Ramadan is less than a month away, and I want to talk about something important that is happening within our communities—both on-line and off, but especially on social media.
I am noticing what I consider a very negative trend amongst Muslims, which is the use of bad or vulgar language. It started off somewhat mildly, where you would occasionally see a young person use some trendy abbreviation to express displeasure with something.
I always found these abbreviations somewhat questionable (a proverbial “slippery slope” I feared might erode the social norm of polite language the Muslim community is generally known for), but it didn’t stop there. Little by little, open swearing became the norm.
This phenomenon has not remained confined to the youth, as one might expect, but has also become somewhat commonplace with educated adults, including many writers who serve as role models and influencers in our communities. If you find yourself in this category, please remember the following:
People often idealize writers and look up to them for guidance on various issues. People from all walks of life are listening to you, which means an even greater responsibility to choose your words with care.
Allah SWT has gifted you with your intellect and given you the ability to elevate the quality of public discourse by expressing yourself with the best of speech. Are you making full use of this gift? Do you strive to be like the Prophet (PBUH), who never insulted people, used obscene language, or cursed anyone?
As Muslims, we have many wonderful expressions to make use of in times of calamity or hardship, including:
Inna lillahi wa inna ilayhi raji’un.
“To Allah we belong, and to Allah we return.”
Hasbi-Allahu wa Ni’ma Al-Wakil.
“Allah is sufficient for us, and He is the best Disposer of affairs.”
Laa hawla wa laa quwwata illa Billaah.
“There is no strength or power except with Allah.”
“Glory be to Allah.”
“Allah is the Greatest.”
La ilaha illallah.
“There is no deity but Allah.”
“May Allah grant me patience.”
“I seek the forgiveness of Allah.”
Obviously, these are religious phrases that we might not be able to use in all contexts. In many cases, it may not be appropriate to walk around saying these phrases to people who do not share our beliefs. But they can definitely be part of the vocabulary we use at home, with our families, with other Muslims, in our minds, and even under our breaths.
And how appropriate is it to use swear-words in these same contexts, anyway?
You can think of your own alternatives—or simply choose to stay silent when you feel that you might make a verbal slip.
One thing I have enjoyed while traveling in Jordan is seeing road-signs which say “Subhan Allah” and “La ilaha illallah,” often strategically placed near speed-bumps or difficult areas of the road which may otherwise provoke one’s anger or impatience (I don’t know if this specific sign is located in Jordan, but this is what they look like in general):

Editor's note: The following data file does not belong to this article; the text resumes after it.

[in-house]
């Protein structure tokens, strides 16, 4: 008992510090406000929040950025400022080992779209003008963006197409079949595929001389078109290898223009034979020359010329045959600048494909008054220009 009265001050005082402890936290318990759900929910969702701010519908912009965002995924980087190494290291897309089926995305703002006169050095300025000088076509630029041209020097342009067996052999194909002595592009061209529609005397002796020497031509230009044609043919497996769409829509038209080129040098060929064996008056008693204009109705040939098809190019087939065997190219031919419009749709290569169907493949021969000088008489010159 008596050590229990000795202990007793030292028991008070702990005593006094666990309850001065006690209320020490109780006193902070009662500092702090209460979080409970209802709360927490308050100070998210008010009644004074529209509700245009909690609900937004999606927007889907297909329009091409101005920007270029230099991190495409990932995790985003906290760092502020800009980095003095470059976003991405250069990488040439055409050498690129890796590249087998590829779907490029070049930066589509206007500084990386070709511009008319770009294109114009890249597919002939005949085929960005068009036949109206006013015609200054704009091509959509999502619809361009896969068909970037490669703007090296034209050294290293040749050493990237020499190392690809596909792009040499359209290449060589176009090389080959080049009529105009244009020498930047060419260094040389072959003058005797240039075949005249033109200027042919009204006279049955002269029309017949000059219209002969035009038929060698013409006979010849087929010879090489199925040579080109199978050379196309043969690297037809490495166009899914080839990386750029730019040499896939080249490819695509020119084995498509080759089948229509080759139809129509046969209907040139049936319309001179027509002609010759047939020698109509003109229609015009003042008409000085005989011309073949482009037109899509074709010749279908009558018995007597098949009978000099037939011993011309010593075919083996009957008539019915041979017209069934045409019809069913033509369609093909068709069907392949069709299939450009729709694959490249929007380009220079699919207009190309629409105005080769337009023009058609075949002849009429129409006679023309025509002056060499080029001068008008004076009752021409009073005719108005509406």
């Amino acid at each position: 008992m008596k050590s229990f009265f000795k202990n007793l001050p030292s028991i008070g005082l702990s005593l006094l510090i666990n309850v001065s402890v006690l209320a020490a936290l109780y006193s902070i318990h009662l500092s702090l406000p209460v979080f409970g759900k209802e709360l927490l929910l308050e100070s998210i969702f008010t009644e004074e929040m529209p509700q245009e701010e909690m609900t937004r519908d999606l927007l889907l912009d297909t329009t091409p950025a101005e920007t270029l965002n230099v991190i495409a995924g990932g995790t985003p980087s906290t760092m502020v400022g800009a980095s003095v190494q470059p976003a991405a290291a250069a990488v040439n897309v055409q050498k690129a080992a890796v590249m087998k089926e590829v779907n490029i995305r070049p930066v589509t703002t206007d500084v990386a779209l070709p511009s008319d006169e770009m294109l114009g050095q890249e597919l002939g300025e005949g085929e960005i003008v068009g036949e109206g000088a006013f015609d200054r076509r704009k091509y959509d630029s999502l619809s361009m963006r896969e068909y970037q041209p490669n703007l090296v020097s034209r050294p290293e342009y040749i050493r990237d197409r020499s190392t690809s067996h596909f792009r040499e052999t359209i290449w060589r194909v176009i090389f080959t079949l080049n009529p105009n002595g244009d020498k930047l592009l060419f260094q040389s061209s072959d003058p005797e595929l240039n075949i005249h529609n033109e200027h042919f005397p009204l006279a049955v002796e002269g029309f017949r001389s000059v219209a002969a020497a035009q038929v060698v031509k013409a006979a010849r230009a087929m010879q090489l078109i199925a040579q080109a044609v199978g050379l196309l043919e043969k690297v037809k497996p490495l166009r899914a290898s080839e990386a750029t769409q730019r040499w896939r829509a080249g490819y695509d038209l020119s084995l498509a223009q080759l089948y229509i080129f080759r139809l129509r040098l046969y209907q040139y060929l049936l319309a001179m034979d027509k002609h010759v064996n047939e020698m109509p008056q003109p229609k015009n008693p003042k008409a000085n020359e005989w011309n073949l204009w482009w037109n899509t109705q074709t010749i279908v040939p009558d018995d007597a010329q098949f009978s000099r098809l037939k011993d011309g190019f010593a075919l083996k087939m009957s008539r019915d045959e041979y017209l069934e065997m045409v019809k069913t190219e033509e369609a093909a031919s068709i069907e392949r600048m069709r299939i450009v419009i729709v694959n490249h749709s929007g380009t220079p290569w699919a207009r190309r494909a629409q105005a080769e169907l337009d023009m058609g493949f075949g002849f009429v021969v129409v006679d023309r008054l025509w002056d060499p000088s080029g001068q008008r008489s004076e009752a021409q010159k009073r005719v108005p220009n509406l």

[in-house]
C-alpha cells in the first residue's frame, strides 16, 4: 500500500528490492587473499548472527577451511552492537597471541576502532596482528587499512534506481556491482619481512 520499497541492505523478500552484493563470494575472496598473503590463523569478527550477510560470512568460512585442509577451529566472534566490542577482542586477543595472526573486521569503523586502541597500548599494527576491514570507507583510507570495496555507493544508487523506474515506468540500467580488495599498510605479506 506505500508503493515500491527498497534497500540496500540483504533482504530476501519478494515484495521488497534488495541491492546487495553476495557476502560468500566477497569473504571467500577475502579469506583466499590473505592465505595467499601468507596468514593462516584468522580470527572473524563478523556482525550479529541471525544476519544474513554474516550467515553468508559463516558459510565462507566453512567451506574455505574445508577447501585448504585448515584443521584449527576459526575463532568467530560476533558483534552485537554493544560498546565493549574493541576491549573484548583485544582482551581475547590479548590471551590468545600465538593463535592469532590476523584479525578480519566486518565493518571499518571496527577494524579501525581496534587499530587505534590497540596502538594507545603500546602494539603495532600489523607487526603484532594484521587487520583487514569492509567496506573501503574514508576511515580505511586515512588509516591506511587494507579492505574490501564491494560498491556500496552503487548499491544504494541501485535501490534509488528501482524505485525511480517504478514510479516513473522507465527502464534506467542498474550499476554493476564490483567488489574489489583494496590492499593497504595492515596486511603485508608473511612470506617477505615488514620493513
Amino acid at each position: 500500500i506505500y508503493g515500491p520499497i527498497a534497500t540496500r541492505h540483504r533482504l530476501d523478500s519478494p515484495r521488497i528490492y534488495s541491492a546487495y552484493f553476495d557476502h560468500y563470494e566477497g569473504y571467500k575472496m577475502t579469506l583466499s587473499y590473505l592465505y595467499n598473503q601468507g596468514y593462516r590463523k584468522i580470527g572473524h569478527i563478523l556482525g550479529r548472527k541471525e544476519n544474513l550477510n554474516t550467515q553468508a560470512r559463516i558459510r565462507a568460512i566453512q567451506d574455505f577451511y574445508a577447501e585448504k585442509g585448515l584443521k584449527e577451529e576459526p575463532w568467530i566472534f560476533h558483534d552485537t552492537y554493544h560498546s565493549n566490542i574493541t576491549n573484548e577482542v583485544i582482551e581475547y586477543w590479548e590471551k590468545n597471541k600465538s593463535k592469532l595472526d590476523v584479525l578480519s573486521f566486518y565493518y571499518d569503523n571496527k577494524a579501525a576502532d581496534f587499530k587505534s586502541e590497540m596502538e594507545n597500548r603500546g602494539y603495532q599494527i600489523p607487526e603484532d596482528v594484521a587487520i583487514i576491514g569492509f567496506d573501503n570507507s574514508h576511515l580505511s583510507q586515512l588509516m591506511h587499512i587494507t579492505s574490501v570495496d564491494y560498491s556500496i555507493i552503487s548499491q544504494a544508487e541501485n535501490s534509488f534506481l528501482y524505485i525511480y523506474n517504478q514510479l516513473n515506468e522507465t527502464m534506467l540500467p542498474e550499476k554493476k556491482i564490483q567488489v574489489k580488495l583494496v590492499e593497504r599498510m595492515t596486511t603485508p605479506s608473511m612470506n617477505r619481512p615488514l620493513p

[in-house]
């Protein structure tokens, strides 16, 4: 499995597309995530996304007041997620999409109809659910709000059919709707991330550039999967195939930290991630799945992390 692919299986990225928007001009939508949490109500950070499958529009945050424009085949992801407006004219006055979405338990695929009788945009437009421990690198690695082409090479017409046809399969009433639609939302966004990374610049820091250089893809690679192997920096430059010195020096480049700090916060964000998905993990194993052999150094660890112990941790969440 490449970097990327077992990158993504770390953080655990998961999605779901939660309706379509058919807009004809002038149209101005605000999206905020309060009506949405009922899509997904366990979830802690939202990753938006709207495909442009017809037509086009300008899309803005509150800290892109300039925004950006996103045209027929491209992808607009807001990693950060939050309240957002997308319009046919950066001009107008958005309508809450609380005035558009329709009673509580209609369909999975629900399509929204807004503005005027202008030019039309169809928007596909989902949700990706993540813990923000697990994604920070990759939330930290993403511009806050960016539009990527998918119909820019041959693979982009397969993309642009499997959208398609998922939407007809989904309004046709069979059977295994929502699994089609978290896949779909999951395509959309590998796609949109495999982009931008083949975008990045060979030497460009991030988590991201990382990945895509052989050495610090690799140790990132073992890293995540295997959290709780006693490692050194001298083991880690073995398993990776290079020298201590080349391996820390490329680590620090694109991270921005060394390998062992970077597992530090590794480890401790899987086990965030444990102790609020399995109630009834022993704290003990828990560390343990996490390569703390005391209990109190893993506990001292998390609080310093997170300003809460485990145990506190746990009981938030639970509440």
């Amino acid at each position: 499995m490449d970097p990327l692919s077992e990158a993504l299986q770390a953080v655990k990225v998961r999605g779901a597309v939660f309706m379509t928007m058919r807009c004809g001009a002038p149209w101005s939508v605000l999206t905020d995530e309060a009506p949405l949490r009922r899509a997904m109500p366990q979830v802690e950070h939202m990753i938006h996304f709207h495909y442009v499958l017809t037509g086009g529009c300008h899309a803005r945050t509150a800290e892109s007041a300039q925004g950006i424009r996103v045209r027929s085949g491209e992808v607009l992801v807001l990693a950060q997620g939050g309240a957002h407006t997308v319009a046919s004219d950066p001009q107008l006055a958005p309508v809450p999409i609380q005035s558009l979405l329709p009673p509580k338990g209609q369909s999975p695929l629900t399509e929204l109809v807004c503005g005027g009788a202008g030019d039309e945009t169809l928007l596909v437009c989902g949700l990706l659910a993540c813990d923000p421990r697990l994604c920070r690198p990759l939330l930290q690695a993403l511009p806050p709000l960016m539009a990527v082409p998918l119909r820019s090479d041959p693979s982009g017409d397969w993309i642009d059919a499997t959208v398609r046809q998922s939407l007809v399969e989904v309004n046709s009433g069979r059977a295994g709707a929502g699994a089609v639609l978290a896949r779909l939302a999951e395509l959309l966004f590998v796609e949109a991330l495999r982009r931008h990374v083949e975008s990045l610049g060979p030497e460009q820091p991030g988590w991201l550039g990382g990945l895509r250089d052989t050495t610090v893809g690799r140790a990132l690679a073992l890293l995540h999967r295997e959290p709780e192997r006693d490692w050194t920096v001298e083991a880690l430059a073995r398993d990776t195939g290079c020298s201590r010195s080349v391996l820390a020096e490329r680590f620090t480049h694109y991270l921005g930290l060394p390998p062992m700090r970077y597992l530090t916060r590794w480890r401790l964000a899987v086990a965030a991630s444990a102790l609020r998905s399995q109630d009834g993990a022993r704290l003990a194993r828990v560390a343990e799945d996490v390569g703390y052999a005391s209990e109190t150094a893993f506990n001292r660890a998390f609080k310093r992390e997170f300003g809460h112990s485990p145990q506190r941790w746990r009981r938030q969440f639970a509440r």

سبحان الله وبحمده pic.twitter.com/ytDA2bPaEg
— Muslim Culture (@CulturedMuslim) November 15, 2017
These signs serve as reminders to praise God and remember Him often. The more we read and recite the Qur’an and keep our tongues moist with dhikr, the better we will become at purifying our speech as well.
Am I saying that one should never get angry or express that anger in strong terms when needed?
We must speak out firmly against injustice and comment about important issues. I am simply urging you to use an educated tone when doing so. People will respect and listen to you more when they see how much care you have put into your words.
Ramadan is a month of self-reflection and provides us a means to shed bad habits.
As the month draws closer, however, I have not seen any slowdown in careless language. I am also seeing a lot of harshness, including rude, mocking language, between Muslims as they discuss various issues. The level of rudeness feels unprecedented.
Remember that the purpose of fasting is to attain the quality of righteousness (taqwa), as stated in the Qur’an (2:183):
“O you who believe, fasting is prescribed for you as it was prescribed for those before you that you may become righteous.”
Certain etiquettes are associated with fasting, including abstaining from bad behavior and language.
“When one of you gets up in the morning in a state of fasting, he should neither use obscene language nor behave ignorantly. And if anyone slanders him or quarrels with him, he should say: ‘I am fasting, I am fasting.’”
“Whoever does not give up false and ignorant speech, and acting in accordance with that, Allah has no need of his giving up his food and drink.”
Regardless of age, gender, and social status, we should all be concerned about the impact of our words. I, too, have certainly said things I regret when feeling upset and have to work on things like not sounding annoyed when someone interrupts me.
What about you? What do you struggle with?
Do you share the same concerns I’ve raised in this article?
Spread the word—and let’s try to do better in Ramadan and beyond.
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